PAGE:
Effects of Social Isolation on Sheila and Her Family

The family nurse in Sheila’s case should refer her to a social worker who can then assess her relationships and connect her with a trained volunteer. An online resource Sheila and her family can also use to get engaged in their community is Rural Aid Australia. It is an organization that offers holistic support programs to people living in remote or rural parts of Australia (Rural Aid, 2018).

To assess whether the intervention has worked, the family nurse can get in touch with the trained volunteer by phone or email to follow-up on Sheila’s progress. The success of the intervention will be gauged by whether she has formed relationships outside her family circle especially with her neighbors and whether she is actively participating in community activities. The nurse can also get information from Sheila during her next visit on whether she has connected with people in her community.

The second problem is Olivia’s poor eating habits. In the scenario, Olivia who is two years old does not eat very well, sleeps poorly, has tantrums and has become withdrawn. The developmental milestones for children who are two years old include having tantrums and showing defiant behavior because they are becoming more independent and aware of themselves. Temper tantrums in children can be caused by being ill, exhaustion, hunger and frustration, seeking attention from parents or caregivers and avoiding activities like picking toys from the floor (Daniels, Mandleco & Luthy, 2012).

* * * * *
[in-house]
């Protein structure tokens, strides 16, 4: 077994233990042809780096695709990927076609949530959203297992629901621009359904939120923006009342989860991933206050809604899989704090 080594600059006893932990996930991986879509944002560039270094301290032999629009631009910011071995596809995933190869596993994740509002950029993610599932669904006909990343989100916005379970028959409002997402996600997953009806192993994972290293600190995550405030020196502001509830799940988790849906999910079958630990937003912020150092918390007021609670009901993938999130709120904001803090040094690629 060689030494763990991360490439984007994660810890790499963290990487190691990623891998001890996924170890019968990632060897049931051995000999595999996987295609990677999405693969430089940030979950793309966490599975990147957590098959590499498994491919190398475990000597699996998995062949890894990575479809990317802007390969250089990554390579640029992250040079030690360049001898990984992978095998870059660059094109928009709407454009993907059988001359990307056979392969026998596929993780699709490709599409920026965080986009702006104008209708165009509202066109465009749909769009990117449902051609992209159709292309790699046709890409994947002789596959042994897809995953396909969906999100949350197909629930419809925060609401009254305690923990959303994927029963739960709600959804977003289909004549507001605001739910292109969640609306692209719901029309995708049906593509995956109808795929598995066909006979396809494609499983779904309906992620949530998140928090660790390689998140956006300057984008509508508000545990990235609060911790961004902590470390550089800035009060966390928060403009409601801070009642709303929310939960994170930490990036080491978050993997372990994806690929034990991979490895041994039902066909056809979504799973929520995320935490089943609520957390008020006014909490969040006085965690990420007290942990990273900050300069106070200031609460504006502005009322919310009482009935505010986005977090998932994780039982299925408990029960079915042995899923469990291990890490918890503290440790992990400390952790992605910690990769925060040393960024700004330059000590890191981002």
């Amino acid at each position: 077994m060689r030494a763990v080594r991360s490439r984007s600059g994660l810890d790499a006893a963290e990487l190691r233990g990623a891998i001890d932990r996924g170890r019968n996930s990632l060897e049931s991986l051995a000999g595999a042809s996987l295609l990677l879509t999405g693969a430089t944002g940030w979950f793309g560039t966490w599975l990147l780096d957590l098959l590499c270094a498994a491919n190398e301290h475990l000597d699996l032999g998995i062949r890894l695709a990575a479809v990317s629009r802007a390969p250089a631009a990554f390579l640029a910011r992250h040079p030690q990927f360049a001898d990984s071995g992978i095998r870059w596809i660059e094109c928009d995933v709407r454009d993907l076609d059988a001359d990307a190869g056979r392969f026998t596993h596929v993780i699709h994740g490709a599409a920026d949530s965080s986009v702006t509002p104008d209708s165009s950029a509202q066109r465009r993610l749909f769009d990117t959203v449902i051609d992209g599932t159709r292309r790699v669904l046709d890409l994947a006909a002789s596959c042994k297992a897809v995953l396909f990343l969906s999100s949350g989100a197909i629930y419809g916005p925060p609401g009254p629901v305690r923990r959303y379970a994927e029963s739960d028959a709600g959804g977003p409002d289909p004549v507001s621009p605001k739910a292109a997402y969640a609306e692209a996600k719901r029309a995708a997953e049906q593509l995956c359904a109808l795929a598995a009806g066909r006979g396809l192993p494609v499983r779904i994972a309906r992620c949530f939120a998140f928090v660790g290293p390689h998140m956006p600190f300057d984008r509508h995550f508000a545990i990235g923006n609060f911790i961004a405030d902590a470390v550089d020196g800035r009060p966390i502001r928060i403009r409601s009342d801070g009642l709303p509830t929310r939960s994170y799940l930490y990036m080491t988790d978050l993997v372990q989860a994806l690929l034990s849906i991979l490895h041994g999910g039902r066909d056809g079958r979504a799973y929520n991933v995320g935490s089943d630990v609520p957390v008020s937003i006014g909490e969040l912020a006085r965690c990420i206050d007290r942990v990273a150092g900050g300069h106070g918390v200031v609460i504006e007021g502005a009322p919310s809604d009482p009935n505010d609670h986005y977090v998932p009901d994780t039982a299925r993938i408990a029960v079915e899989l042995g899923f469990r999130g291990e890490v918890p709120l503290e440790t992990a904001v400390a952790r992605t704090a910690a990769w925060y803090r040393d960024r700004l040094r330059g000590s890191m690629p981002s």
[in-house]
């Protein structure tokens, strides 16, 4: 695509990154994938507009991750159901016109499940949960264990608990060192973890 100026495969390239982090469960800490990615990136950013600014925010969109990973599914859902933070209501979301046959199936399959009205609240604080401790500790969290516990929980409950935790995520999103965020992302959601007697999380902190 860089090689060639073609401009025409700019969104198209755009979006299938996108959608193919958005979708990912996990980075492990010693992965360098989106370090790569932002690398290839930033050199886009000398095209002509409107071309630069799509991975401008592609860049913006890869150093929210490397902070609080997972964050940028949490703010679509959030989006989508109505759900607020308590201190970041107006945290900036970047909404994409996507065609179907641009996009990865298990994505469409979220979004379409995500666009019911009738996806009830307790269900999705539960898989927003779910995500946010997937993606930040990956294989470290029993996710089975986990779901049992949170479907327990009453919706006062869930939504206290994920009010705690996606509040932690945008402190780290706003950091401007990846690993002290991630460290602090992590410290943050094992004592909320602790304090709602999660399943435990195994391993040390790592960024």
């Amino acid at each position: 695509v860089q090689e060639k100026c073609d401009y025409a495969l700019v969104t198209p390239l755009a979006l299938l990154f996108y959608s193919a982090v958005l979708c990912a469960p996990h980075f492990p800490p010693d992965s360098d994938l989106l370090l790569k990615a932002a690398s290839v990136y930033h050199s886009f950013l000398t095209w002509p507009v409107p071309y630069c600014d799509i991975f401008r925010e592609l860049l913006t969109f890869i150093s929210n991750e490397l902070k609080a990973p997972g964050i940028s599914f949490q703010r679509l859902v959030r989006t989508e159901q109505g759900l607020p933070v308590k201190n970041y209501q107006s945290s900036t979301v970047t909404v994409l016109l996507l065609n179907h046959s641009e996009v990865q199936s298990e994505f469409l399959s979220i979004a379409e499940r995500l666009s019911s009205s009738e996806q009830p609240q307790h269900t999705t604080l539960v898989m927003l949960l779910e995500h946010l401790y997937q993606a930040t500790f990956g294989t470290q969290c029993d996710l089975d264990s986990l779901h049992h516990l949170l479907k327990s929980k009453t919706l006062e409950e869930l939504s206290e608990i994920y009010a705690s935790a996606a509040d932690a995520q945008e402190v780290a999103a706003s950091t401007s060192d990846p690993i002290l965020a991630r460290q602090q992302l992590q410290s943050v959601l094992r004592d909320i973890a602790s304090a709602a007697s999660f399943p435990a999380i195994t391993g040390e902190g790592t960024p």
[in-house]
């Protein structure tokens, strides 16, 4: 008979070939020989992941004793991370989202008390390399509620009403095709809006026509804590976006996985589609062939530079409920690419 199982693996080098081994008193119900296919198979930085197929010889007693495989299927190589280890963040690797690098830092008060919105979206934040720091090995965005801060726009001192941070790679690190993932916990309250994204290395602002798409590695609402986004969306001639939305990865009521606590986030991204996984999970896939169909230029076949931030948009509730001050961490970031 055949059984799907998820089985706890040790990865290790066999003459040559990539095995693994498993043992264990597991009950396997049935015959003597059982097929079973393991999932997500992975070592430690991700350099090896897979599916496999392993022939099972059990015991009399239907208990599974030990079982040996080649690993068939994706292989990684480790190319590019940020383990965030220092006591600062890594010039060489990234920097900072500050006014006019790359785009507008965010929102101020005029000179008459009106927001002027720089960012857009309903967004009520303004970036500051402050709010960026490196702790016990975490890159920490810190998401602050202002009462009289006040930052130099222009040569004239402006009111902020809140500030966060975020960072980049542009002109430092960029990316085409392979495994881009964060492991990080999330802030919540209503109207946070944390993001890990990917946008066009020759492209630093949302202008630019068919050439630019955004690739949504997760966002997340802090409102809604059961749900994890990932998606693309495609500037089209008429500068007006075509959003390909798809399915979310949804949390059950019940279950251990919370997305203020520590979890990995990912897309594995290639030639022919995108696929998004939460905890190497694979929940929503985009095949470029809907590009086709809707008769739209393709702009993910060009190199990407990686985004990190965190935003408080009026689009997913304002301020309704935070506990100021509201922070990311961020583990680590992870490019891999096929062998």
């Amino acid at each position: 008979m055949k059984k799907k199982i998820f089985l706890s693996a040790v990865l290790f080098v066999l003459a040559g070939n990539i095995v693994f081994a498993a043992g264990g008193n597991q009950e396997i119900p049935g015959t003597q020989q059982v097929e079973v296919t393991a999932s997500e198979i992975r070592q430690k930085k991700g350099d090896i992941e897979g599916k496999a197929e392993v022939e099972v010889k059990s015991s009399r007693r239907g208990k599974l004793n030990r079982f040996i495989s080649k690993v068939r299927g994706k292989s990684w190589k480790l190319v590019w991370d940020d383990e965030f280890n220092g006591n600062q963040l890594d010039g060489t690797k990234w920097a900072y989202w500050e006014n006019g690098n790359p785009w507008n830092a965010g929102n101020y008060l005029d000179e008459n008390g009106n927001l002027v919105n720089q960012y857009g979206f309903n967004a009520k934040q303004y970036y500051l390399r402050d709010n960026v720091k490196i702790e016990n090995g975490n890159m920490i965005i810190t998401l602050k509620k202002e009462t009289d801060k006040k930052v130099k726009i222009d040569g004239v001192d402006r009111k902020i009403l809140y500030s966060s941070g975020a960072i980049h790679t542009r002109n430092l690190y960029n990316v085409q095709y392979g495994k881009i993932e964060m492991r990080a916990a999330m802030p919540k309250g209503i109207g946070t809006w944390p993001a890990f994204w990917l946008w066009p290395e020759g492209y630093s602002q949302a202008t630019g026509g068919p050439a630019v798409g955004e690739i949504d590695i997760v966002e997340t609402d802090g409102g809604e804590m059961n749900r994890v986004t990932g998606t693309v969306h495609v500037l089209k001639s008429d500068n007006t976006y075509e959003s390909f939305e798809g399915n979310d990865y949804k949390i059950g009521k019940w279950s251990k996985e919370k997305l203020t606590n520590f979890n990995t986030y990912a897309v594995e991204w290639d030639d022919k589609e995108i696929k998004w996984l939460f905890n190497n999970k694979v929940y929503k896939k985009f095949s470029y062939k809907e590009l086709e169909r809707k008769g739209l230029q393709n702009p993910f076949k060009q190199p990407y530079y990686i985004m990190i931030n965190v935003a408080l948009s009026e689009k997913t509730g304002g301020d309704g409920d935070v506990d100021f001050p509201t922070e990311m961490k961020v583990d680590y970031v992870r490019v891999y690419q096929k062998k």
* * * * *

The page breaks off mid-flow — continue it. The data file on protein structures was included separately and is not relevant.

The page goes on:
During the early years of their life, children tend to have erratic eating habits although these vary for every child. After their infancy, toddlers face a period of rapid growth spurts which are characterized by decreased appetite and sporadic periods of eating (Linnard-Palmer, 2019). They also develop a sense of autonomy at this stage and become selective in the type of food they want to eat. For some children, refusing to eat might be a form of attention seeking behavior and an indicator of a difficult parent-child relationship. For others, their decision to eat might be influenced by copying their parents or role models food preferences (Leung, Marchand & Sauve, 2012).

A nursing care goal that can be used for Olivia is that she will be able to eat three square meals in a day by the end of two weeks. Sheila needs to keep a journal that documents Olivia’s eating patterns over the course of the two weeks. The reasons for this nursing goal is that children Olivia’s age tend to have poor appetites and eating habits because of slowing growth rates after the infancy period, an increasing sense of independence, preferring to select their own meals, psychological changes that might affect their dietary intakes and an increasing preference to self-feed (Walton, Kuczynski, Haycraft, Breen & Haines, 2017).

According to the American Academy of Pediatrics (Healthy Children, 2017), two year-old children should be eating three healthy meals in a day and one or two snacks. Because they are cognitively developed, toddlers can become active participants during meal times without prodding. Having three meals that are balanced is also important preventing nutritional deficiencies such as iron deficiency which many healthcare providers have now started screening toddlers for (Linnard-Palmer, 2019, p.91).

Importance of Social Engagement and Community Connections

The family nurse should provide patient teaching on the nutritional needs of children at her developmental stage as an intervention. This will involve looking at Olivia’s current eating habits and the nutritional patterns of the family. Assessing the family’s dietary and nutritional patterns is important because they affect the child’s development of eating habits (Ralph & Taylor, 2014, p.751) Once her eating patterns have been identified, the nurse can discuss the importance having three square meals in a day that are balanced and also how Sheila can limit Olivia’s snacks before breakfast, lunch and dinnertime.